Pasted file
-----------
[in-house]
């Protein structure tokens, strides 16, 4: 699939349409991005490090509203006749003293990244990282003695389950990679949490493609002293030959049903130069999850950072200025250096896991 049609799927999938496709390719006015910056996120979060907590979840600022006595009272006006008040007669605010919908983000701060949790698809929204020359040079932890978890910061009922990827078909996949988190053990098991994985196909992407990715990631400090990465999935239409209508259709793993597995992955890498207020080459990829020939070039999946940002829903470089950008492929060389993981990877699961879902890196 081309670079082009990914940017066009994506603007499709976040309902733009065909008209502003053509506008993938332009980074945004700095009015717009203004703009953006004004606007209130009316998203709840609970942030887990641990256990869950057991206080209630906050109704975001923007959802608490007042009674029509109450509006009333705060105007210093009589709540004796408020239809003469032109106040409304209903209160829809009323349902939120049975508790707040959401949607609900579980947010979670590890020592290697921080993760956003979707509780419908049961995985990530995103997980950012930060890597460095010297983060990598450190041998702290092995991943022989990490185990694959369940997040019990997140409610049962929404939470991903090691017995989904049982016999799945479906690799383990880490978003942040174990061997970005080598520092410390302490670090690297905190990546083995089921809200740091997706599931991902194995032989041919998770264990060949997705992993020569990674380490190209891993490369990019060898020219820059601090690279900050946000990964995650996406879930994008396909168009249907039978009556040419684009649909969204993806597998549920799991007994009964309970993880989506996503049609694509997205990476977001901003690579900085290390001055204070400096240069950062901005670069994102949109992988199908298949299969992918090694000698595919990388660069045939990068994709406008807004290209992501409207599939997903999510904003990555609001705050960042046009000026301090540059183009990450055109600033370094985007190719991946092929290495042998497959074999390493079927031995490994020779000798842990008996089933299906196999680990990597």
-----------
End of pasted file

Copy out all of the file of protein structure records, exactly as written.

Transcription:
[in-house]
């Protein structure tokens, strides 16, 4: 699939349409991005490090509203006749003293990244990282003695389950990679949490493609002293030959049903130069999850950072200025250096896991 049609799927999938496709390719006015910056996120979060907590979840600022006595009272006006008040007669605010919908983000701060949790698809929204020359040079932890978890910061009922990827078909996949988190053990098991994985196909992407990715990631400090990465999935239409209508259709793993597995992955890498207020080459990829020939070039999946940002829903470089950008492929060389993981990877699961879902890196 081309670079082009990914940017066009994506603007499709976040309902733009065909008209502003053509506008993938332009980074945004700095009015717009203004703009953006004004606007209130009316998203709840609970942030887990641990256990869950057991206080209630906050109704975001923007959802608490007042009674029509109450509006009333705060105007210093009589709540004796408020239809003469032109106040409304209903209160829809009323349902939120049975508790707040959401949607609900579980947010979670590890020592290697921080993760956003979707509780419908049961995985990530995103997980950012930060890597460095010297983060990598450190041998702290092995991943022989990490185990694959369940997040019990997140409610049962929404939470991903090691017995989904049982016999799945479906690799383990880490978003942040174990061997970005080598520092410390302490670090690297905190990546083995089921809200740091997706599931991902194995032989041919998770264990060949997705992993020569990674380490190209891993490369990019060898020219820059601090690279900050946000990964995650996406879930994008396909168009249907039978009556040419684009649909969204993806597998549920799991007994009964309970993880989506996503049609694509997205990476977001901003690579900085290390001055204070400096240069950062901005670069994102949109992988199908298949299969992918090694000698595919990388660069045939990068994709406008807004290209992501409207599939997903999510904003990555609001705050960042046009000026301090540059183009990450055109600033370094985007190719991946092929290495042998497959074999390493079927031995490994020779000798842990008996089933299906196999680990990597």